# How many bit strings of length 20 have exactly five $1$’s and do not contain $11111$ as a substring? [closed]

Recall that a bit string is a string composed of characters $$0$$ and $$1$$.

Can someone explain how the answer is:

$${20\choose5} - 16$$?

## closed as off-topic by Martin R, vonbrand, Mars Plastic, Javi, The CountAug 20 at 0:10

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• What do you know? What have you tried? Where did you get stuck? Also: titles should be a description of the question, not simply the first sentence of the background. – Mees de Vries Aug 19 at 14:34
• 5 positions out of 20 for the ones; but not the sequences that are $k$ zeroes ($0 \le k \le 15$), five ones, and $10 - 5 - k$ zeroes. There are $16$ such sequences. – vonbrand Aug 19 at 14:58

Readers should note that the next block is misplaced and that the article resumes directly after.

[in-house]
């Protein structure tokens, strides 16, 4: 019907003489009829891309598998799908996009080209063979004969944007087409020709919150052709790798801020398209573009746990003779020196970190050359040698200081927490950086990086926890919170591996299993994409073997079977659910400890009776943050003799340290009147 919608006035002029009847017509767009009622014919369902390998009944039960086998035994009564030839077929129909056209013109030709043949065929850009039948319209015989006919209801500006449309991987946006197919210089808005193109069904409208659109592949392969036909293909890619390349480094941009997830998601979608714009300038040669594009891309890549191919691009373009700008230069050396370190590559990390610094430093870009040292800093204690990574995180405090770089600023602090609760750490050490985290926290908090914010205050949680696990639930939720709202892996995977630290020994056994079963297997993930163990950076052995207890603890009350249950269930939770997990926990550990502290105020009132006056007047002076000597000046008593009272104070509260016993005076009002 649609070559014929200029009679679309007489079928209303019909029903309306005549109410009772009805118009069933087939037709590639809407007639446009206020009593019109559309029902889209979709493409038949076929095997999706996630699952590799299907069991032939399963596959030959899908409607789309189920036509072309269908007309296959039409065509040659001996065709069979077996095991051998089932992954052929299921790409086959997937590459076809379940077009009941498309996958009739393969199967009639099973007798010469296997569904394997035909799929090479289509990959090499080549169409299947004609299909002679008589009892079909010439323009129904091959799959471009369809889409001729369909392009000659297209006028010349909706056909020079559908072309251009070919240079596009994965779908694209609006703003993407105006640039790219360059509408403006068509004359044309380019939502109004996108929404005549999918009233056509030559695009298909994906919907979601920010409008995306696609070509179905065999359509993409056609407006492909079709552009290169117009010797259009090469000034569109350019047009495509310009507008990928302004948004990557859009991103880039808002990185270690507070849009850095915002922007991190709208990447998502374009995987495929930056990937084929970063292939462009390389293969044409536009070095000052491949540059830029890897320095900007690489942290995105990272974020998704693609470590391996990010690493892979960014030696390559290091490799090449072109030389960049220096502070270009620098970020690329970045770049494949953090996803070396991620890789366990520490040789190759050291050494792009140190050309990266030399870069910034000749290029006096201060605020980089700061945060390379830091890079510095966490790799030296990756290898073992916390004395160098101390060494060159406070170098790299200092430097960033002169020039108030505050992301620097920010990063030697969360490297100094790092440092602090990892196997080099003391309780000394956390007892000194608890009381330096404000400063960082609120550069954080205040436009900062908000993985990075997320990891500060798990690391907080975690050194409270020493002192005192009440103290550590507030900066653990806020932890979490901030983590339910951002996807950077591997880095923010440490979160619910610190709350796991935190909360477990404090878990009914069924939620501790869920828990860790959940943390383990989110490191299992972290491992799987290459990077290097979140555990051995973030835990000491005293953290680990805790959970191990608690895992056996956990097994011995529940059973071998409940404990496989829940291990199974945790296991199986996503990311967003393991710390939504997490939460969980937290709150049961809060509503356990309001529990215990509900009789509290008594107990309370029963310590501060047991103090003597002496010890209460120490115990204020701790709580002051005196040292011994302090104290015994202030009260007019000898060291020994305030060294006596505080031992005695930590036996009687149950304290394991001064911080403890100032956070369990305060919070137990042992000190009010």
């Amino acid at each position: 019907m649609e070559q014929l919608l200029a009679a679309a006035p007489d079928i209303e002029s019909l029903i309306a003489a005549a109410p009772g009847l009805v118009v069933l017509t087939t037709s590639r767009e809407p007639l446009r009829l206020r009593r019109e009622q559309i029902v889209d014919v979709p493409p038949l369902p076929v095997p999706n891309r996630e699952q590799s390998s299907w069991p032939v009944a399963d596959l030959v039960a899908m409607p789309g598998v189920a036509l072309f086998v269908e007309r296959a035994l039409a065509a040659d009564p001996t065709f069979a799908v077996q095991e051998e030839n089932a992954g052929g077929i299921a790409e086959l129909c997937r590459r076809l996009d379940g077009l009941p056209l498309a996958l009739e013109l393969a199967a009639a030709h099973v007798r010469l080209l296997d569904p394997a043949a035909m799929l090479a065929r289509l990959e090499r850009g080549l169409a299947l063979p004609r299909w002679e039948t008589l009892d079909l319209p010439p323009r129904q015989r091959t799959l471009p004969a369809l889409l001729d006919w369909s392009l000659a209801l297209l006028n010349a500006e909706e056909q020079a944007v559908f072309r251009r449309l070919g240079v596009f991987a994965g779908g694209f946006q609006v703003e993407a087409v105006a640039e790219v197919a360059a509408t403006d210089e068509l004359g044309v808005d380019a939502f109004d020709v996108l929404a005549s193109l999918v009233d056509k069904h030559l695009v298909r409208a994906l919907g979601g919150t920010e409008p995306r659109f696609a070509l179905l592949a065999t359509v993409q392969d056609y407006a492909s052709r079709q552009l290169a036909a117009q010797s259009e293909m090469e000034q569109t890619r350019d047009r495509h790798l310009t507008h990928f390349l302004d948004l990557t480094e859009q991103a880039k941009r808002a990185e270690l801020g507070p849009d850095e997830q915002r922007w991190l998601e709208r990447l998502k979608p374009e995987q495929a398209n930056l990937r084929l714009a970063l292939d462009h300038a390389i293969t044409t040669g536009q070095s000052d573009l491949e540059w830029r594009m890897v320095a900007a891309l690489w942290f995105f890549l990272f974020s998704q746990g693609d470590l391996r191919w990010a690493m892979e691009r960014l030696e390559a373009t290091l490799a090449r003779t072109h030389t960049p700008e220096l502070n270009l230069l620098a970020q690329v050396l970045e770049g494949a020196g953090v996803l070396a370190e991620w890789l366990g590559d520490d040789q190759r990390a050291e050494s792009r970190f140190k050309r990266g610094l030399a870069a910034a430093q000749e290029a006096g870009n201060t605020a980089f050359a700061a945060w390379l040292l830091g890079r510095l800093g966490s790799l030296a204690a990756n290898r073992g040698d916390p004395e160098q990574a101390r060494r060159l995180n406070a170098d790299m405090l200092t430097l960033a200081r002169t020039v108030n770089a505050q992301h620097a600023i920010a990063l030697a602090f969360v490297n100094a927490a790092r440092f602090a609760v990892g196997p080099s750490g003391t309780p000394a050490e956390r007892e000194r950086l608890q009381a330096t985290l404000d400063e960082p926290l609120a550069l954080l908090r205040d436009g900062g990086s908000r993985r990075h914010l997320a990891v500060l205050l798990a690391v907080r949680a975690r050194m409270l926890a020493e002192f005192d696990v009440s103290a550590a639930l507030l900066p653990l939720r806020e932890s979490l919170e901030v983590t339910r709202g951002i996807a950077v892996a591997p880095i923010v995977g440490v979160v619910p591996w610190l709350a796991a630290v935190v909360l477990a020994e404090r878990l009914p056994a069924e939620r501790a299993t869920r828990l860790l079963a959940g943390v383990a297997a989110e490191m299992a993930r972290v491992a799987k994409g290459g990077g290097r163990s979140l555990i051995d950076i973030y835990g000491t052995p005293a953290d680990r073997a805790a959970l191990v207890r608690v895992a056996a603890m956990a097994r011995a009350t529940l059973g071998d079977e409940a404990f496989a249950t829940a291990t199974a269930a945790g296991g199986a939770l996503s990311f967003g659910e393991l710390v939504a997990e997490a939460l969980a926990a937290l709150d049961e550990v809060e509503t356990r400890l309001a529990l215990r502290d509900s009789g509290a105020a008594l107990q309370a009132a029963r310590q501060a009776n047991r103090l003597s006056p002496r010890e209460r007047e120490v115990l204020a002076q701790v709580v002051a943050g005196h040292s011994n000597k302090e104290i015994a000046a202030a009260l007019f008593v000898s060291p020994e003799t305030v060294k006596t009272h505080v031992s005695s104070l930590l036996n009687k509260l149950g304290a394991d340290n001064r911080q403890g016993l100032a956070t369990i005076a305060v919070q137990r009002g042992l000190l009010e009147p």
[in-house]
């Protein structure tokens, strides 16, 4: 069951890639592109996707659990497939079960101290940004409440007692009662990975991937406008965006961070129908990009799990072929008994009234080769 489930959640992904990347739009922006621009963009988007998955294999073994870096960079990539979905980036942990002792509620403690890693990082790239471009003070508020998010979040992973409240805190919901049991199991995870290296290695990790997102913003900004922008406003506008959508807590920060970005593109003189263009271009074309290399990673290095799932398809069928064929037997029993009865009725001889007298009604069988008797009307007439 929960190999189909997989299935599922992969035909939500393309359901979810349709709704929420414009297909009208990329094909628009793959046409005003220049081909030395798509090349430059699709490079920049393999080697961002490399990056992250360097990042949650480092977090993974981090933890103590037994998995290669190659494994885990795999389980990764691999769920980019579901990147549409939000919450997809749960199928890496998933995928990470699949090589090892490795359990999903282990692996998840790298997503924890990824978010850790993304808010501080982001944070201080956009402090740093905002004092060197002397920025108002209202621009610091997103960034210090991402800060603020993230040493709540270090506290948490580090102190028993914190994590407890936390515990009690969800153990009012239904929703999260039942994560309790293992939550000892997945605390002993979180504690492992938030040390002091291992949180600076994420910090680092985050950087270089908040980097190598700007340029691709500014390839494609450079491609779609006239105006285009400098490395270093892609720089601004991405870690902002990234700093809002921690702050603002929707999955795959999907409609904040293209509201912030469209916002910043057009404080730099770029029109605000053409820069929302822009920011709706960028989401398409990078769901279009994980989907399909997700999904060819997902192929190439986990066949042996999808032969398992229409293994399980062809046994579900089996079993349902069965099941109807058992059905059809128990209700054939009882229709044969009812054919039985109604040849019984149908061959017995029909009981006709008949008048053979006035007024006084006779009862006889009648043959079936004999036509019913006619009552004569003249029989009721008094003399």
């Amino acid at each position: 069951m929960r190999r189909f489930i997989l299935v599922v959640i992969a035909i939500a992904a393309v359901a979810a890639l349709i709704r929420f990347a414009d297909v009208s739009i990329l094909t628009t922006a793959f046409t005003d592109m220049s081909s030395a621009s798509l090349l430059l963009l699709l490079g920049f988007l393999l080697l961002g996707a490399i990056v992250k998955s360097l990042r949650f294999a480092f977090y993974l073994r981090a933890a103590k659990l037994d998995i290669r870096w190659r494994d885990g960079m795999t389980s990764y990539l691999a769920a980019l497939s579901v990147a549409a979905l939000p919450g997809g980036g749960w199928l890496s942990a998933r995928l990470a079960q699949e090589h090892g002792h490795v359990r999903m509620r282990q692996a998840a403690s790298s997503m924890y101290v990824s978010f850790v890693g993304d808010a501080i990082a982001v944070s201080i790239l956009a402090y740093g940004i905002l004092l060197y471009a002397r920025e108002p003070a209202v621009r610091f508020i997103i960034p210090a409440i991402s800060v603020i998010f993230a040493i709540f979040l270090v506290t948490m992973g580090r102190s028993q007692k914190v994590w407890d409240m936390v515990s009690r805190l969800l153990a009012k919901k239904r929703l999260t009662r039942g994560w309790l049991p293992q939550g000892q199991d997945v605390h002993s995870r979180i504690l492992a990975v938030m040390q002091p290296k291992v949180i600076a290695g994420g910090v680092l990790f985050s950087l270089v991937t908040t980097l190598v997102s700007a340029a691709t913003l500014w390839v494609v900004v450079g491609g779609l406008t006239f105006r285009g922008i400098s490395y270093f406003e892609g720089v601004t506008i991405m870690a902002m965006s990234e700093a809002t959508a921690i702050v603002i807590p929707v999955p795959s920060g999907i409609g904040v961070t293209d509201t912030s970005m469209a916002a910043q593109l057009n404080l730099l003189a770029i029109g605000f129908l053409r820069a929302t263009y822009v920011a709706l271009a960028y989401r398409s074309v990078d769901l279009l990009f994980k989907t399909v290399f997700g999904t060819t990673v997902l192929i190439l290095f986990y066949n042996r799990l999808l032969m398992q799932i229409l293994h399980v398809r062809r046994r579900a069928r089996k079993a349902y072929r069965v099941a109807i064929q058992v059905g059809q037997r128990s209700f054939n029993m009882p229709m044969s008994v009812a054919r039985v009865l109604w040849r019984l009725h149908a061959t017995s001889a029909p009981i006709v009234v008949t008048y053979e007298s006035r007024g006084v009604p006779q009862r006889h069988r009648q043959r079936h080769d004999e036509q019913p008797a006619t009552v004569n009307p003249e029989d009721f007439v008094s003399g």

For a bit string length 20 with exactly 5 1's, it must also have exactly 15 0's. In other words, we need to arrange 5 1's and 15 0's in a line. Thus, the number of these bit strings is

$$\frac{20!}{5!\cdot15!} = \binom{20}{5}$$

Sixteen of these strings contain the substring 11111 (1111100...00, 01111100...0..etc.) - we can place the start of the substring 11111 in 16 different places because it can start anywhere from the 1st to the 16th digit in the string.

Thus, the total number of such strings is $$\binom{20}{5}-16$$

• How did you know 16 of the strings contain the substring 11111? – Stuy Aug 19 at 14:37
• @Stuy I believe I explained it in my answer, feel free to ask further questions – BaroqueFreak Aug 19 at 14:39
• @Stuy They are uniquely determined by the startung position of the 11111 block – Hagen von Eitzen Aug 19 at 14:40
• I'm sorry, I still don't understand. I thought it was 16 because 2^5 is 16. – Stuy Aug 20 at 0:23
• $2^{4}=16$. Also we are not using powers of 2 because we have already chosen how many 1s and 0's there are (5 and 15). Have another look at the part that says 'Sixteen of these strings contain the substring 11111' for examples of possible strings – BaroqueFreak Aug 20 at 3:14